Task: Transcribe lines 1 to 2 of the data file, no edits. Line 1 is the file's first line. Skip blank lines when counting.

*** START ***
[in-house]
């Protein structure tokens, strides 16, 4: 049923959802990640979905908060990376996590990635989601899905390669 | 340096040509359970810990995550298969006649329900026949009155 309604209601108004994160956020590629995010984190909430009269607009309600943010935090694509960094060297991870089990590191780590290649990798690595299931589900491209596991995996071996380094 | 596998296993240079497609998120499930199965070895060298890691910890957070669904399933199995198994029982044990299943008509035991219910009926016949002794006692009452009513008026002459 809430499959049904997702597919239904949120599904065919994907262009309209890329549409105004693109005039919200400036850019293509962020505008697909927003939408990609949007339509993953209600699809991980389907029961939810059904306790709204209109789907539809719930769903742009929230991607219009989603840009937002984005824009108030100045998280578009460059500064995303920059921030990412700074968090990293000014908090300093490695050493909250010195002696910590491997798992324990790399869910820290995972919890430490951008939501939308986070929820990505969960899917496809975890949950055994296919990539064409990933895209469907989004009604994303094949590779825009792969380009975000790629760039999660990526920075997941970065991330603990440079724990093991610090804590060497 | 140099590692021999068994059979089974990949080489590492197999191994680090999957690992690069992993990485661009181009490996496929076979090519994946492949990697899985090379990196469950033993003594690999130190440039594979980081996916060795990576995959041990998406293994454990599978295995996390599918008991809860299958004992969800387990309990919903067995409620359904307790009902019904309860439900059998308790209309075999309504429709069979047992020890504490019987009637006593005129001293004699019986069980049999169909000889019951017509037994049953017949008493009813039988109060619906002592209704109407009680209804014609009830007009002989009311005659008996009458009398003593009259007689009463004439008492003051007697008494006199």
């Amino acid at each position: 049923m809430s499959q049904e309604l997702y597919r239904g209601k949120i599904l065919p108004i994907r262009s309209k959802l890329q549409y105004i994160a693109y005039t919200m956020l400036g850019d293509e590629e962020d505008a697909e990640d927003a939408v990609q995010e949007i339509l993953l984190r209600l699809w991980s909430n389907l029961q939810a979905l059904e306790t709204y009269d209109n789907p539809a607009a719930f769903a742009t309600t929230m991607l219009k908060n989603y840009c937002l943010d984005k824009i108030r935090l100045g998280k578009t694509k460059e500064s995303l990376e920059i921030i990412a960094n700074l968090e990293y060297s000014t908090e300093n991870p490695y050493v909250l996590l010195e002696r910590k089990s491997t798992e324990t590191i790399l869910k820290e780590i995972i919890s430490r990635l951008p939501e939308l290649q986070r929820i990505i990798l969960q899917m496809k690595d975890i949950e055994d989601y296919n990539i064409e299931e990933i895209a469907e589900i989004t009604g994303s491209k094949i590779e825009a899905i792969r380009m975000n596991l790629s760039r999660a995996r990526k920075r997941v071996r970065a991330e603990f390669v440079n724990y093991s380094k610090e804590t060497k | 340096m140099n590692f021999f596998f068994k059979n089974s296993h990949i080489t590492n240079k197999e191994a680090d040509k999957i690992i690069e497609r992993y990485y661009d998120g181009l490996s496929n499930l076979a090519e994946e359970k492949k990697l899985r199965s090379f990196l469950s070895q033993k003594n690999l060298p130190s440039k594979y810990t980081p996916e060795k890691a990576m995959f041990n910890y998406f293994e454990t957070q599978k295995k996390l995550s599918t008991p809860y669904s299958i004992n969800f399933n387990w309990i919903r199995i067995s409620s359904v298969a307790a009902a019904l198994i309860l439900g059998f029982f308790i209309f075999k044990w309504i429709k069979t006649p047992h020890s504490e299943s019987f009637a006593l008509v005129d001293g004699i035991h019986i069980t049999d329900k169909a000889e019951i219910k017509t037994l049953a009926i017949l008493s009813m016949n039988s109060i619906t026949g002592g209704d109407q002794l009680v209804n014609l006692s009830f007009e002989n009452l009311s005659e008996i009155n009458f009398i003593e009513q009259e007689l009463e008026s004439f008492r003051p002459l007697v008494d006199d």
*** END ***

[in-house]
């Protein structure tokens, strides 16, 4: 049923959802990640979905908060990376996590990635989601899905390669 | 340096040509359970810990995550298969006649329900026949009155 309604209601108004994160956020590629995010984190909430009269607009309600943010935090694509960094060297991870089990590191780590290649990798690595299931589900491209596991995996071996380094 | 596998296993240079497609998120499930199965070895060298890691910890957070669904399933199995198994029982044990299943008509035991219910009926016949002794006692009452009513008026002459 809430499959049904997702597919239904949120599904065919994907262009309209890329549409105004693109005039919200400036850019293509962020505008697909927003939408990609949007339509993953209600699809991980389907029961939810059904306790709204209109789907539809719930769903742009929230991607219009989603840009937002984005824009108030100045998280578009460059500064995303920059921030990412700074968090990293000014908090300093490695050493909250010195002696910590491997798992324990790399869910820290995972919890430490951008939501939308986070929820990505969960899917496809975890949950055994296919990539064409990933895209469907989004009604994303094949590779825009792969380009975000790629760039999660990526920075997941970065991330603990440079724990093991610090804590060497 | 140099590692021999068994059979089974990949080489590492197999191994680090999957690992690069992993990485661009181009490996496929076979090519994946492949990697899985090379990196469950033993003594690999130190440039594979980081996916060795990576995959041990998406293994454990599978295995996390599918008991809860299958004992969800387990309990919903067995409620359904307790009902019904309860439900059998308790209309075999309504429709069979047992020890504490019987009637006593005129001293004699019986069980049999169909000889019951017509037994049953017949008493009813039988109060619906002592209704109407009680209804014609009830007009002989009311005659008996009458009398003593009259007689009463004439008492003051007697008494006199």